However, my statement still stands: our lives are too short (and our Commission too great) to waste writing petty things.

Don't be afraid to write something that others will call preachy. Listen to this:

"'Everyone who calls on the name of the LORD will be saved.' How, then, can they call on the one they have not believed in? And how can they believe in the one of whom they have not heard? And how can they hear without someone preaching to them?" (Romans 10:13-14)

They cannot hear, and thus believe, without someone preaching to them. And if we're writing typical escapist fiction that has no depth whatsoever and no meaning to the is that preaching?

It's not!

"But what if we turn them off from the Gospel?" is a typical reply. Here's the beauty of it: God's the one who opens the hearts of those ready to receive the Gospel. Not us. Our job is to preach what God tells us to. He does the rest.

So what must we do?

We must continue to write - but write for Him and write about Him. Out of the overflow of our heart our mouth speaks and our pen writes. Let us be so overflowing with Him and His goodness that our writing is bursting! Let the overflow of our heart overflow into others' hearts - so that everyone can taste, with every word they read, the glory of our majestic King!

This is your call, Christian writer! You have to write like there's no tomorrow, no words wasted, everything committed to Him who is worthy to receive everything we are.  


Abbey said...

I love it! I agree completely!
I was just thinking, 45 minutes ago, about this very same thing (only with music instead of writing) and then I come online and read this blog post.... I think it's great. I, for one, definitely need to think about the things I do and the things I say a lot more.

So whether you eat or drink or whatever you do, do it all for the glory of God.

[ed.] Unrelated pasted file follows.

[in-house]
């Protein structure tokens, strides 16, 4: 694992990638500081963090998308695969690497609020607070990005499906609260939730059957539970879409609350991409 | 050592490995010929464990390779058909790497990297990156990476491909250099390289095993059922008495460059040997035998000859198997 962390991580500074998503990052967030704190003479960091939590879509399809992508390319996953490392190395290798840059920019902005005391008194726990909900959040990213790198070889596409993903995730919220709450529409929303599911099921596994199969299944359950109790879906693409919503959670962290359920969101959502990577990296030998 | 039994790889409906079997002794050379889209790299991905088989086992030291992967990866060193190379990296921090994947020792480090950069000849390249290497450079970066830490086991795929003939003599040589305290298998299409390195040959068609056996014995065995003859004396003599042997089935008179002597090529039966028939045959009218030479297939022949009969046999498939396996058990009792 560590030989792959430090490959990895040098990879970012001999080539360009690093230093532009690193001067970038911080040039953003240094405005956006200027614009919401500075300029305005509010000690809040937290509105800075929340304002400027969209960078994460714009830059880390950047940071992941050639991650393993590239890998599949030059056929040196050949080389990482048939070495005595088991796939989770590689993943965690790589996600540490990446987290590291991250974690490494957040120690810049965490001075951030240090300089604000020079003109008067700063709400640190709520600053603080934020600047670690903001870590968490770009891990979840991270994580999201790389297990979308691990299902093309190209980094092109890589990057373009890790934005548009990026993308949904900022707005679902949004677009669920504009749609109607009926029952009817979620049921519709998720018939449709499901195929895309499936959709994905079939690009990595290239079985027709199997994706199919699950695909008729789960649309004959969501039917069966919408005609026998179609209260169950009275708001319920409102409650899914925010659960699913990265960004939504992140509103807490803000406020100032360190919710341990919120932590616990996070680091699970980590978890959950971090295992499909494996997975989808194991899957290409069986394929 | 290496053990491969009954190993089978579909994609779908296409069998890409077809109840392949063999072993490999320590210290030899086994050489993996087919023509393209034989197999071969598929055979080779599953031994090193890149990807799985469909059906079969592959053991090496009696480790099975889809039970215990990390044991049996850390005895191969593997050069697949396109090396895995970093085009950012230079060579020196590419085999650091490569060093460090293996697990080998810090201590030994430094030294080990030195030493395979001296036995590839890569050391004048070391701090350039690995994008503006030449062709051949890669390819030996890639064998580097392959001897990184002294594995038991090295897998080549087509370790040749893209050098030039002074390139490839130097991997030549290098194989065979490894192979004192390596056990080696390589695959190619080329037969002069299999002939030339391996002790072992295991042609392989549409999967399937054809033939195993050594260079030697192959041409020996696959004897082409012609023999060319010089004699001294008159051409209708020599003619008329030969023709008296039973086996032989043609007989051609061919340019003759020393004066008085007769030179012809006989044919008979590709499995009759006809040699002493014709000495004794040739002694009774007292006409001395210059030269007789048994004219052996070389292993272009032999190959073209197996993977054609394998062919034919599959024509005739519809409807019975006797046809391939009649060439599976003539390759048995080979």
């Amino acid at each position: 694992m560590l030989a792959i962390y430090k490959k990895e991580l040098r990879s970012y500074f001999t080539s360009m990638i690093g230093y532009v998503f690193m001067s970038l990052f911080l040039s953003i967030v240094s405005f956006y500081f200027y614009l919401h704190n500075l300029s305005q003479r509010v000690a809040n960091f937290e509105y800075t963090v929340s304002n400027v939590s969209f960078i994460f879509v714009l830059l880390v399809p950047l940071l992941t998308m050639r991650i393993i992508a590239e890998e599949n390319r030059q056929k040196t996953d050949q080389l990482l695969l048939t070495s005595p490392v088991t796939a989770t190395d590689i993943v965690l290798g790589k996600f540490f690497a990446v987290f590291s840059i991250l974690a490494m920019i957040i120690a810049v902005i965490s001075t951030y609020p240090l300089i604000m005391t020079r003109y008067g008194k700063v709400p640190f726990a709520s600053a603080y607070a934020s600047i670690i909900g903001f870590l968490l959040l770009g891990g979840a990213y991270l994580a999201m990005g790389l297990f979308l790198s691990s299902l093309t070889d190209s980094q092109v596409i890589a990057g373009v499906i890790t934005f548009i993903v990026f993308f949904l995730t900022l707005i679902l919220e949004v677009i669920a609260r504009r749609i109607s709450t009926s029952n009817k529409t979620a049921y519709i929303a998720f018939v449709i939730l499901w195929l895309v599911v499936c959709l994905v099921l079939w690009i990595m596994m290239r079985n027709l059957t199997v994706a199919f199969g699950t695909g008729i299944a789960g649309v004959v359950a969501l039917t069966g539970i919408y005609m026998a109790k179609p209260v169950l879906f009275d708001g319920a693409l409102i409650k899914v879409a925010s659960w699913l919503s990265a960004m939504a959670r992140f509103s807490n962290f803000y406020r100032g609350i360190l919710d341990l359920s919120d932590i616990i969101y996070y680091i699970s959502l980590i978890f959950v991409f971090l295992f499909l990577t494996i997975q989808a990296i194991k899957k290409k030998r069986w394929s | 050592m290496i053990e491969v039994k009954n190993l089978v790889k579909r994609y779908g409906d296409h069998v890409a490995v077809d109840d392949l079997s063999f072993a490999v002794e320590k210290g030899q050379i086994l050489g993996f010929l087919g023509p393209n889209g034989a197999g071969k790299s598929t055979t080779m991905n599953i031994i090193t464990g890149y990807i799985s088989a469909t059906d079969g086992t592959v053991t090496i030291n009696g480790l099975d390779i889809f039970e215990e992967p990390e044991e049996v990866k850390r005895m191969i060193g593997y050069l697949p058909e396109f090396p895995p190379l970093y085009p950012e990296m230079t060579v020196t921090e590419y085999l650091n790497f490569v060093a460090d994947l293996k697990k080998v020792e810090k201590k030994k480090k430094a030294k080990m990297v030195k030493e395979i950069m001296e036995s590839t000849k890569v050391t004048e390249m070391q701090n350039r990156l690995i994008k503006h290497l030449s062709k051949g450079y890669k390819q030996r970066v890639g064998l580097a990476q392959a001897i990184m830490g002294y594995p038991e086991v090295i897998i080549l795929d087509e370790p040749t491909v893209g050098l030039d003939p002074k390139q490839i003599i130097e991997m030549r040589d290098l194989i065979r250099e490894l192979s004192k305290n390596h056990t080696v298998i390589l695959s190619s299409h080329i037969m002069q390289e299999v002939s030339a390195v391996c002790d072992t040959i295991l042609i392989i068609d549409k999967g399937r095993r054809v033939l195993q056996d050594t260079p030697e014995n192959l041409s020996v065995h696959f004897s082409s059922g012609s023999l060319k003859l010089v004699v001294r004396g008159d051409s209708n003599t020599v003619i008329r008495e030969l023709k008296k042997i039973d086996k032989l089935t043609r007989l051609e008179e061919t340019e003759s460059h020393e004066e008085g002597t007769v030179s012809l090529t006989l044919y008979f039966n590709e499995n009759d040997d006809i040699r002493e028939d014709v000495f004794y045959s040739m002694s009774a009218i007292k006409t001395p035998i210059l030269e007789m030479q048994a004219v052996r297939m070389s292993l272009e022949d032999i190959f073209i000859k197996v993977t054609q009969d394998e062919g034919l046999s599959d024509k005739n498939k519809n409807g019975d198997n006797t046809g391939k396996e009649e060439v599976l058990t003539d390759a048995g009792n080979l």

1 Corinthians 10:31

Hannah Joy said...

Woah. Excellent post. I have to think hard about what I'm writing, which is why I have quit at least one of my novels. But it's hard. You want to grab the reader with plot and intrigue and make the reader relate with indepth characters--and in the midst of all that you often forget to put God in. To do it to the glory of God rather than the author or even the reader. Thanks for the reminder.

Ninja Tim said...

I love hearing your heart for God and for writing, Jake. It's so awesome how unashamed you are to proclaim the ultimate purpose of writing: glorifying God, and Him alone.

I'm curious though: What exactly do you mean by preaching? Obviously, we're all called to proclaim God's glory, but as Paul writes, are all called to be preachers? After all, the Bible is filled with all kinds of writing: poetry, history, exposition, genealogy, etc. All proclaiming God's glory, but not necessarily all preaching.

Kristin M said...

I'm not exactly sure if I agree with everything in this peice or not, honestly. I'm not one to say any of it is wrong though, because it's your veiw, not mine. I love the thought put into this, not everyone can think so deeply and find so much meaning within writing. I admire that.

Jake said...

@Ninja Tim

Exactly so! The very breath of a Christian life is in itself preaching, so to speak. We can preach through simple action more than we can from a pulpit: living life to God's plan is, in itself, a testimony to the world. Not everyone is called to preach the Gospel, but everyone is called to spread the Gospel in whatever way God calls them.

But I would warn against ruling out preaching entirely, because some of us ARE called to literally preach.

My intention in this post is to encourage those who want to preach but don't feel that they can or should, not tell people that they should be preaching in the literal sense of the word - and to also warn them that we must always, consciously, be looking for opportunities to praise Him instead of wasting words.